But basically, if your Borrower’s Defense application is properly filled out and processed, you’ll have a very good chance of receiving not only receive loan forgiveness but also a refund for any money you’ve already paid toward the loan as well.
How to Write Your Borrower’s Defense Claim
The first thing that you’re going to need to do is figure out what specific illegal activities you were exposed to, and the easiest way to do that is to review the lawsuits against Capella and to think back about your experience with the school.
If you find they’ve been accused of any illegal behaviors that you also experienced first-hand, then you’ll be able to use those behaviors as the argument for why your Capella loan should be discharged.
Here’s the thing though – you can’t just say “Capella has been sued for these behaviors, which I too experienced, therefore I deserve to have my loans forgiven.”. What you do need to do is to say something like “I never would have taken out student loans to attend Capella had I not been exposed to this illegal/fraudulent behavior, thus my loans should never have been created in the first place, and deserve to be discharged via the Borrower’s Defense to Repayment Program.”
To restate the core point here, you’re going to need to explain that you never would have taken out the student loan to attend Capella if the school hadn’t engaged in fraudulent business practices that convinced you it was a good idea.
However, it’s not enough to just say that they committed fraud. You’ll need to be very specific and show how they misled you via false advertising or some other illegal behavior. You’ll need to explain exactly what Capella said to you that convinced you to take out the student loan.
Next, let’s look at a few of the illegal behaviors that Capella has been accused of in court, as you read through these, remember, you should be thinking back about your experience with the school to see if any of this sounds familiar. If you personally experienced any of these illegal activities, then you should definitely apply for a BDAR Discharge of your own.
What Fraudulent Activity has Capella Been Accused Of?
Capella has been accused of using aggressive recruiting tactics on prospective students and promising all sorts of things in an attempt to get their hands on the student loan money, including things that were simply not true, and other things that they didn’t intend on actually doing or delivering.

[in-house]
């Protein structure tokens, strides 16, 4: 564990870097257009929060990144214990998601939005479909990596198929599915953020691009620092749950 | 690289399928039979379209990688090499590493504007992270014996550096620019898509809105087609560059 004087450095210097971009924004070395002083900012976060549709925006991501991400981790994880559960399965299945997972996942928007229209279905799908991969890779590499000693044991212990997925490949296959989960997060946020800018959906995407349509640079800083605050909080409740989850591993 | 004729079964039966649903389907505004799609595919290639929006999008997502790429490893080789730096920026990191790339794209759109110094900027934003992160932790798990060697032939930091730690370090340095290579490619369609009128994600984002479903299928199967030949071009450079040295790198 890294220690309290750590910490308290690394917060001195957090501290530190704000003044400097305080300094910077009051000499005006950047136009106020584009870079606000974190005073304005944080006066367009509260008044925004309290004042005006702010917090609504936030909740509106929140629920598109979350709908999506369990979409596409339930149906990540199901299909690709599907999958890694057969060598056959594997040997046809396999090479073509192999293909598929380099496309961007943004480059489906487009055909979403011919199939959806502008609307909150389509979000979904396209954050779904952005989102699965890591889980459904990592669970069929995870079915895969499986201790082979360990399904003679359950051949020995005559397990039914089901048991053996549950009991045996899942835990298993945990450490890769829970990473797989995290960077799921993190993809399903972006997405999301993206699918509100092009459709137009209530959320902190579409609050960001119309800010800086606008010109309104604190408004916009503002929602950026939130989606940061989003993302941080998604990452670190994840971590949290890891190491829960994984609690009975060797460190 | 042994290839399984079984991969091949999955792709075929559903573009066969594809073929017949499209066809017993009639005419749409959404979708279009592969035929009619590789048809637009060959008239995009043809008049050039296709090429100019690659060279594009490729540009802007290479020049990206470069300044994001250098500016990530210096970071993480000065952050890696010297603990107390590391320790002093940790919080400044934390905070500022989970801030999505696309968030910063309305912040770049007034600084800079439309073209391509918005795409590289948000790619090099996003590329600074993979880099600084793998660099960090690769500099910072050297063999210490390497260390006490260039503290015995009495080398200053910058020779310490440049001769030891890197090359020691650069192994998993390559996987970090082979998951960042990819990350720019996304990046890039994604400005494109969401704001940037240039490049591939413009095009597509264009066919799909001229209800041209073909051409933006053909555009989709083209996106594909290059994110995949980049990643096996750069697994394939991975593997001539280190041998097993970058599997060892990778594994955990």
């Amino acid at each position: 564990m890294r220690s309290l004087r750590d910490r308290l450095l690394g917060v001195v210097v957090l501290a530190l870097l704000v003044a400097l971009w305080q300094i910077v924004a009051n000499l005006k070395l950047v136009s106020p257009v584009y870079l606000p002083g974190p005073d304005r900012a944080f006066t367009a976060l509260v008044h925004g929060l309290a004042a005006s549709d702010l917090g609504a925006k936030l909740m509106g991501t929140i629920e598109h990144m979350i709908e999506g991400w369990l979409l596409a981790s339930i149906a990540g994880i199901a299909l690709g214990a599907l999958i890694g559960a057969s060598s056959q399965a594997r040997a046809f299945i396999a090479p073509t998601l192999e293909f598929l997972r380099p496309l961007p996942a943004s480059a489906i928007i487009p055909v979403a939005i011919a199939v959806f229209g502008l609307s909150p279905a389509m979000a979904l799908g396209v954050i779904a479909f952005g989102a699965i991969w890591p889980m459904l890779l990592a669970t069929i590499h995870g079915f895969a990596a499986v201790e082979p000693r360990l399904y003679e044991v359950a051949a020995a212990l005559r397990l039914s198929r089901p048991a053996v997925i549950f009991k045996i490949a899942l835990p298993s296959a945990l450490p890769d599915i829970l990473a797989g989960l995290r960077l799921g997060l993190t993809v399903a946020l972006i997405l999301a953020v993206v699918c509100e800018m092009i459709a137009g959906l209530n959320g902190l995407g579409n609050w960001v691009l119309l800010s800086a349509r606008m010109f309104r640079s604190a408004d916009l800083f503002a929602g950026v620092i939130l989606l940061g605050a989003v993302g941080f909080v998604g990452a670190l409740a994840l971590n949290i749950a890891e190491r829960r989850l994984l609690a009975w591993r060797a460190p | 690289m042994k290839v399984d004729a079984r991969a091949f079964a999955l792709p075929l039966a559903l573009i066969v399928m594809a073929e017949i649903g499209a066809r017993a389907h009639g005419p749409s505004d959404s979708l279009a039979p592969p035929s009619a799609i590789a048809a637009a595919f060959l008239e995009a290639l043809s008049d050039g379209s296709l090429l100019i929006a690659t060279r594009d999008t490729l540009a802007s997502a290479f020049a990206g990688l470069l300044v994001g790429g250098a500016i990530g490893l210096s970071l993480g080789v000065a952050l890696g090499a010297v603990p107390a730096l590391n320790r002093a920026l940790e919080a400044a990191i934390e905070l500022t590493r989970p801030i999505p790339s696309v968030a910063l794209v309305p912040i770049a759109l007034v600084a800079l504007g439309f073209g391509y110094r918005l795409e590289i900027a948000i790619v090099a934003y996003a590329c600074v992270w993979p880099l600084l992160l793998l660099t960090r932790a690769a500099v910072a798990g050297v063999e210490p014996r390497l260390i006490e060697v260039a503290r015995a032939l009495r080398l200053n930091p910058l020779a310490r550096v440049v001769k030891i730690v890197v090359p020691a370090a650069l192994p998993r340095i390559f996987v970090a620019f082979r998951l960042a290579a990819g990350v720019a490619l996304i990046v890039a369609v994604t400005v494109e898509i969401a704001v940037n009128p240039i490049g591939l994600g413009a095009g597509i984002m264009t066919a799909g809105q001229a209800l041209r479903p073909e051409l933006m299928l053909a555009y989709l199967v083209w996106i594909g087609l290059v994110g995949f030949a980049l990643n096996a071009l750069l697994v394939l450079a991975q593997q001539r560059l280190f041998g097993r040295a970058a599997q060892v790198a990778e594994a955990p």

I’m going to provide you with some examples of those aggressive recruiting tactics in a bit. However, let me emphasize again that it’s not enough to simply point out that Capella did these things and got in trouble with the law for it because of other lawsuits.
What you’re going to need to do is stress the fact that the school did these things to you, personally, and that these illegal behaviors were solely responsible for your decision to believe that it was a good idea to take out student loans to attend their higher education programs.
Capella’s Illegal Marketing Activities
Did Capella assure you that after you graduated from their program you would be able to find a job right away? In your field? Within a specific period of time? Were you able to do just that?
Did the Capella recruiter tell you that the program had a high graduation and job placement rate? Did they cite specific numbers or percentages to make it sound like their programs were extremely easy to graduate from, and use to find a job?
Did Capella seem to care more about the tuition money you were paying them rather than your academic progress? Do you have any examples of their behavior where you can prove that fact?
If any of this sounds familiar, then the good news is that you should be able to use these as the arguments for your Borrower’s Defense Claim, because these are the specific claims levied against Capella in some of the lawsuits filed against them in recent years, and each of these is a violation of Federal law, which opens the school up to Borrower’s Defense to Repayment Discharges..
Where Can I File My Borrower’s Defense Claim?
Here’s a link to the official Borrower’s Defense application.
If you want to read it before you start filling it out via the wizard, just click “View Form” at the bottom of the page and you can browse through the document itself.